This post describes a few protocols taking shape in the scientific Python community. On their own, each is powerful. Together, I think they enable for an explosion of creativity in the community.

Each of the protocols / interfaces we’ll consider deal with extending.

- NEP-13: NumPy
`__array_ufunc__`

- NEP-18: NumPy
`__array_function__`

- Pandas Extension types
- Custom Dask Collections

First, a bit of brief background on each.

NEP-13 and NEP-18, each deal with using the NumPy API on non-NumPy ndarray
objects. For example, you might want to apply a ufunc like `np.log`

to a Dask
array.

```
>>> a = da.random.random((10, 10))
>>> np.log(a)
dask.array<log, shape=(10, 10), dtype=float64, chunksize=(10, 10)>
```

Prior to NEP-13, `dask.array`

needed it’s own namespace of ufuncs like `da.log`

,
since `np.log`

would convert the Dask array to an in-memory NumPy array
(probably blowing up your machine’s memory). With `__array_ufunc__`

library
authors and users can all just use NumPy ufuncs, without worrying about the type of
the Array object.

While NEP-13 is limited to ufuncs, NEP-18 applies the same idea to most of the
NumPy API. With NEP-18, libraries written to deal with NumPy ndarrays may
suddenly support any object implementing `__array_function__`

.

I highly recommend reading this blog
post for more on the motivation
for `__array_function__`

. Ralph Gommers gave a nice talk on the current state of
things at PyData Amsterdam 2019, though this is
an active area of development.

Pandas added extension types to allow third-party libraries to solve domain-specific problems in a way that gels nicely with the rest of pandas. For example, cyberpandas handles network data, while geopandas handles geographic data. When both implement extension arrays it’s possible to operate on a dataset with a mixture of geographic and network data in the same DataFrame.

Finally, Dask defines a Collections Interface so that any object can be a first-class citizen within Dask. This is what ensures XArray’s DataArray and Dataset objects work well with Dask.

`Series.__array_ufunc__`

Now, onto the fun stuff: combining these interfaces across objects and
libraries. https://github.com/pandas-dev/pandas/pull/23293 is a pull request
adding `Series.__array_ufunc__`

. There are a few subtleties, but the basic idea
is that a ufunc applied to a Series should

- Unbox the array (ndarray or extension array) from the Series
- Apply the ufunc to the Series (honoring the array’s
`__array_ufunc__`

if needed) - Rebox the output in a Series (with the original index and name)

For example, pandas’ `SparseArray`

implements `__array_ufunc__`

. It works by
calling the ufunc twice, once on the sparse values (e.g. the non-zero values),
and once on the scalar `fill_value`

. The result is a new `SparseArray`

with the
same memory usage. With that PR, we achieve the same thing when operating on a
Series containing an ExtensionArray.

```
>>> ser = pd.Series(pd.SparseArray([-10, 0, 10] + [0] * 100000))
>>> ser
0 -10
1 0
2 10
3 0
4 0
..
99998 0
99999 0
100000 0
100001 0
100002 0
Length: 100003, dtype: Sparse[int64, 0]
>>> n [20]: np.sign(ser)
0 -1
1 0
2 1
3 0
4 0
..
99998 0
99999 0
100000 0
100001 0
100002 0
Length: 100003, dtype: Sparse[int64, 0]
```

Previously, that would have converted the `SparseArray`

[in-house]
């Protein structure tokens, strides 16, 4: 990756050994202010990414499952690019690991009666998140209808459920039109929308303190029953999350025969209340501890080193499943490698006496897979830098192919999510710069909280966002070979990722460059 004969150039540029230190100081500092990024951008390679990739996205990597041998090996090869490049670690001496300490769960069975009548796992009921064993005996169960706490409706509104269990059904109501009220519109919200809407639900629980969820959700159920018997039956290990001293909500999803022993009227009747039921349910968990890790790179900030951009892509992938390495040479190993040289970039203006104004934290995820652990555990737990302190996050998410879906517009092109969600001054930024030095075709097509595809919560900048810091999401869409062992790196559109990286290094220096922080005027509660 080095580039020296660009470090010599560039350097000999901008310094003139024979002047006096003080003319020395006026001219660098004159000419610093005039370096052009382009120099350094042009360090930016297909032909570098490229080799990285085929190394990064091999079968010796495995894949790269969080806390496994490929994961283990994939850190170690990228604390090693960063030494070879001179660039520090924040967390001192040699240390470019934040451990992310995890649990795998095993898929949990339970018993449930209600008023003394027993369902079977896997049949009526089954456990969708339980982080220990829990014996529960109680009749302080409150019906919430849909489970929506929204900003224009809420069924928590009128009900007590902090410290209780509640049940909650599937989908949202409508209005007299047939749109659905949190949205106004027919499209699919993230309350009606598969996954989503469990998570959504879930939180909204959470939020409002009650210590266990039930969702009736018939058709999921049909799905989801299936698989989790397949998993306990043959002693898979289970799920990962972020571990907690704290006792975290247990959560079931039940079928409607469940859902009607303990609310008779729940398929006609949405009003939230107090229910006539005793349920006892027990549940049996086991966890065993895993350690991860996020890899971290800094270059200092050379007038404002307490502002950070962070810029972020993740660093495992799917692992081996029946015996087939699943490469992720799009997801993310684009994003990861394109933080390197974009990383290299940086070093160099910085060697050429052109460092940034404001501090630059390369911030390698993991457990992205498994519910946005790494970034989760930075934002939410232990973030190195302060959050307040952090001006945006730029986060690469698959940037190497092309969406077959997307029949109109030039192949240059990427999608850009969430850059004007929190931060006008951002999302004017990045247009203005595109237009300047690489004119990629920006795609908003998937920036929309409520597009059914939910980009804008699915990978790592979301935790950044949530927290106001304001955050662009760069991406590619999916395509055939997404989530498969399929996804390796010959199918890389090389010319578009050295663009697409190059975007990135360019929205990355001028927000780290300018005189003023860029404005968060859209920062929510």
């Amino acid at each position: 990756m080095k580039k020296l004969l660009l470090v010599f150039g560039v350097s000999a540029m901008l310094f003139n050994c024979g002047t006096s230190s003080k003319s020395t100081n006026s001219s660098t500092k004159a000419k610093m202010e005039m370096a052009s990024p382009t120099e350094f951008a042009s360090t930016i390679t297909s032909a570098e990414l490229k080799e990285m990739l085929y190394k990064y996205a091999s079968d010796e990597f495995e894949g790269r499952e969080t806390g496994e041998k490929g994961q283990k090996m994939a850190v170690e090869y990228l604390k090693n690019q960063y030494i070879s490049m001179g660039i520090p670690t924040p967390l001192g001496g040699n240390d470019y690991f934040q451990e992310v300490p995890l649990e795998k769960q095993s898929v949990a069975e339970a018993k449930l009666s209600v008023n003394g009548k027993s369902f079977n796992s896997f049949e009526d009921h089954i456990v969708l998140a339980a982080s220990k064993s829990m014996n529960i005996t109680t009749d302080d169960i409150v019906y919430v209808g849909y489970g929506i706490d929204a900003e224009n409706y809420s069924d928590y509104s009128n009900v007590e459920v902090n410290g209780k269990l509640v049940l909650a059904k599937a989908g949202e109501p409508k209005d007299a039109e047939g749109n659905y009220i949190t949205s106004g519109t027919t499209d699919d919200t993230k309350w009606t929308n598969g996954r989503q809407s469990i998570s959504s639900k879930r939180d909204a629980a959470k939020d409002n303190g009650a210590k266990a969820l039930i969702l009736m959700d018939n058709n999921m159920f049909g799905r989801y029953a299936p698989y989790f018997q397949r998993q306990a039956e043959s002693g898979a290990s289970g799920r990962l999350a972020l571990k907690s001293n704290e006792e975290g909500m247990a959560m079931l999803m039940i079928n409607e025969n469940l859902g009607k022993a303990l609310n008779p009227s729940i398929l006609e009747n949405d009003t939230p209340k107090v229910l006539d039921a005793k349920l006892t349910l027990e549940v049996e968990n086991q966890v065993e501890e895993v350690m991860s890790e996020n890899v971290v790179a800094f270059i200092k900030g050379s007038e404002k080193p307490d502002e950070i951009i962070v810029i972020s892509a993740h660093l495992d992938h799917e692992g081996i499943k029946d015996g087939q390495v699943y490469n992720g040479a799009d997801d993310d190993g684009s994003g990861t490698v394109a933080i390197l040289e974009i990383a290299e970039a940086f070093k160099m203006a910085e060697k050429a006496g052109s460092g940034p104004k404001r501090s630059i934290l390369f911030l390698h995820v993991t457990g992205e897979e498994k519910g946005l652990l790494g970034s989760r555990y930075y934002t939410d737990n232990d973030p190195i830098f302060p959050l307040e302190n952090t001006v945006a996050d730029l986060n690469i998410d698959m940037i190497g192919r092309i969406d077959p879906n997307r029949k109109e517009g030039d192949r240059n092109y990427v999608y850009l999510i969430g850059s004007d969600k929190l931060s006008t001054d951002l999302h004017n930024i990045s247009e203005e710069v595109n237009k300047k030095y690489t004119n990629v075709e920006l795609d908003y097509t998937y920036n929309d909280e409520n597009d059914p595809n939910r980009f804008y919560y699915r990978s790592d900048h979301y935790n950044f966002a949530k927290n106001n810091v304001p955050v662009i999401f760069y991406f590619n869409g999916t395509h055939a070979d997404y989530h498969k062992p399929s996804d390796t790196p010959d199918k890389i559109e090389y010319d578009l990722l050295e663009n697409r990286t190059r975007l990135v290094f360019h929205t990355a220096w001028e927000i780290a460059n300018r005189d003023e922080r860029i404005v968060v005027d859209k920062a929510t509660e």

to a *dense* NumPy
array, blowing up your memory, slowing things down, and giving the incorrect result.

`IPArray.__array_function__`

To demonstrate `__array_function__`

, we’ll implement it on `IPArray`

.

```
def __array_function__(self, func, types, args, kwargs):
cls = type(self)
if not all(issubclass(t, cls) for t in types):
return NotImplemented
return HANDLED_FUNCTIONS[func](*args, **kwargs)
```

`IPArray`

is pretty domain-specific, so we place ourself down at the bottom
priority by returning `NotImplemented`

if there are any types we don’t recognize
(we might consider handling Python’s stdlib `ipaddres.IPv4Address`

and
`ipaddres.IPv6Address`

objects too).

And then we start implementing the interface. For example, `concatenate`

.

```
@implements(np.concatenate)
def concatenate(arrays, axis=0, out=None):
if axis != 0:
raise NotImplementedError(f"Axis != 0 is not supported. (Got {axis}).")
return IPArray(np.concatenate([array.data for array in arrays]))
```

With this, we can successfully concatenate two IPArrays

```
>>> a = cyberpandas.ip_range(4)
>>> b = cyberpandas.ip_range(10, 14)
>>> np.concatenate([a, b])
IPArray(['0.0.0.0', '0.0.0.1', '0.0.0.2', '0.0.0.3', '0.0.0.10', '0.0.0.11', '0.0.0.12', '0.0.0.13'])
```

## Extending Dask

Finally, we may wish to make `IPArray`

work well with `dask.dataframe`

, to do
normal cyberpandas operations in parallel, possibly distributed on a cluster.
This requires a few changes:

- Updating
`IPArray`

to work on either NumPy or Dask arrays - Implementing the Dask Collections interface on
`IPArray`

. - Registering an
`ip`

accessor with`dask.dataframe`

, just like with`pandas`

.

This is demonstrated in https://github.com/ContinuumIO/cyberpandas/pull/39

```
In [28]: ddf
Out[28]:
Dask DataFrame Structure:
A
npartitions=2
0 ip
6 ...
11 ...
Dask Name: from_pandas, 2 tasks
In [29]: ddf.A.ip.netmask()
Out[29]:
Dask Series Structure:
npartitions=2
0 ip
6 ...
11 ...
Name: A, dtype: ip
Dask Name: from-delayed, 22 tasks
In [30]: ddf.A.ip.netmask().compute()
Out[30]:
0 255.255.255.255
1 255.255.255.255
2 255.255.255.255
3 255.255.255.255
4 255.255.255.255
5 255.255.255.255
6 255.255.255.255
7 255.255.255.255
8 255.255.255.255
9 255.255.255.255
10 255.255.255.255
11 255.255.255.255
dtype: ip
```

## Conclusion

I think that these points of extension.